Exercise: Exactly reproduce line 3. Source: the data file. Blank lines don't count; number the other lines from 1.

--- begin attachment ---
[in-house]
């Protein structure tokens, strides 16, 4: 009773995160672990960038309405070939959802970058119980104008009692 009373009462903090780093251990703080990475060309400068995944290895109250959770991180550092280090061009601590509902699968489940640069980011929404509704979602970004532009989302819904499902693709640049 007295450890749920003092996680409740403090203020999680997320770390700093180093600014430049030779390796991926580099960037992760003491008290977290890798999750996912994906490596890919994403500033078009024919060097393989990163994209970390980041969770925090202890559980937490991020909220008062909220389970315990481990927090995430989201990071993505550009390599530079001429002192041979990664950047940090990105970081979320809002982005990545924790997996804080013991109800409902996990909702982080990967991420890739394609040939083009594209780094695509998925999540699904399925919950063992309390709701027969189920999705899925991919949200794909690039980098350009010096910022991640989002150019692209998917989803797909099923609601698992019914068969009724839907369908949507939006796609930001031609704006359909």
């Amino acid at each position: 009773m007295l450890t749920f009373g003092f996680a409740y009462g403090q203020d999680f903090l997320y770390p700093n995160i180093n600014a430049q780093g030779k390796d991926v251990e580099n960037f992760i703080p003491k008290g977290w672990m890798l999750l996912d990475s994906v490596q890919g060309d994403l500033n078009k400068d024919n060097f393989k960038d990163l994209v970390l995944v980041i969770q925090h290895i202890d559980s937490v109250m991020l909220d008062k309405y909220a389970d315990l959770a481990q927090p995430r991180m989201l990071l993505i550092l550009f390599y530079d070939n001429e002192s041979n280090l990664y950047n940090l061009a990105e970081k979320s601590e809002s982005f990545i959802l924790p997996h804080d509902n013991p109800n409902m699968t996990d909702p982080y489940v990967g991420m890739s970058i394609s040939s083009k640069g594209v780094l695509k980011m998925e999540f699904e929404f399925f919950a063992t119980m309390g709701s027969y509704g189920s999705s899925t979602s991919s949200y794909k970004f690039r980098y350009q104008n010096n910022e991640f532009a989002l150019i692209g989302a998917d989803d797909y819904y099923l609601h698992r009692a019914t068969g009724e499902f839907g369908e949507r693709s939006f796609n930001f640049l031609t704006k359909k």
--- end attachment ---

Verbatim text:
């Amino acid at each position: 009773m007295l450890t749920f009373g003092f996680a409740y009462g403090q203020d999680f903090l997320y770390p700093n995160i180093n600014a430049q780093g030779k390796d991926v251990e580099n960037f992760i703080p003491k008290g977290w672990m890798l999750l996912d990475s994906v490596q890919g060309d994403l500033n078009k400068d024919n060097f393989k960038d990163l994209v970390l995944v980041i969770q925090h290895i202890d559980s937490v109250m991020l909220d008062k309405y909220a389970d315990l959770a481990q927090p995430r991180m989201l990071l993505i550092l550009f390599y530079d070939n001429e002192s041979n280090l990664y950047n940090l061009a990105e970081k979320s601590e809002s982005f990545i959802l924790p997996h804080d509902n013991p109800n409902m699968t996990d909702p982080y489940v990967g991420m890739s970058i394609s040939s083009k640069g594209v780094l695509k980011m998925e999540f699904e929404f399925f919950a063992t119980m309390g709701s027969y509704g189920s999705s899925t979602s991919s949200y794909k970004f690039r980098y350009q104008n010096n910022e991640f532009a989002l150019i692209g989302a998917d989803d797909y819904y099923l609601h698992r009692a019914t068969g009724e499902f839907g369908e949507r693709s939006f796609n930001f640049l031609t704006k359909k």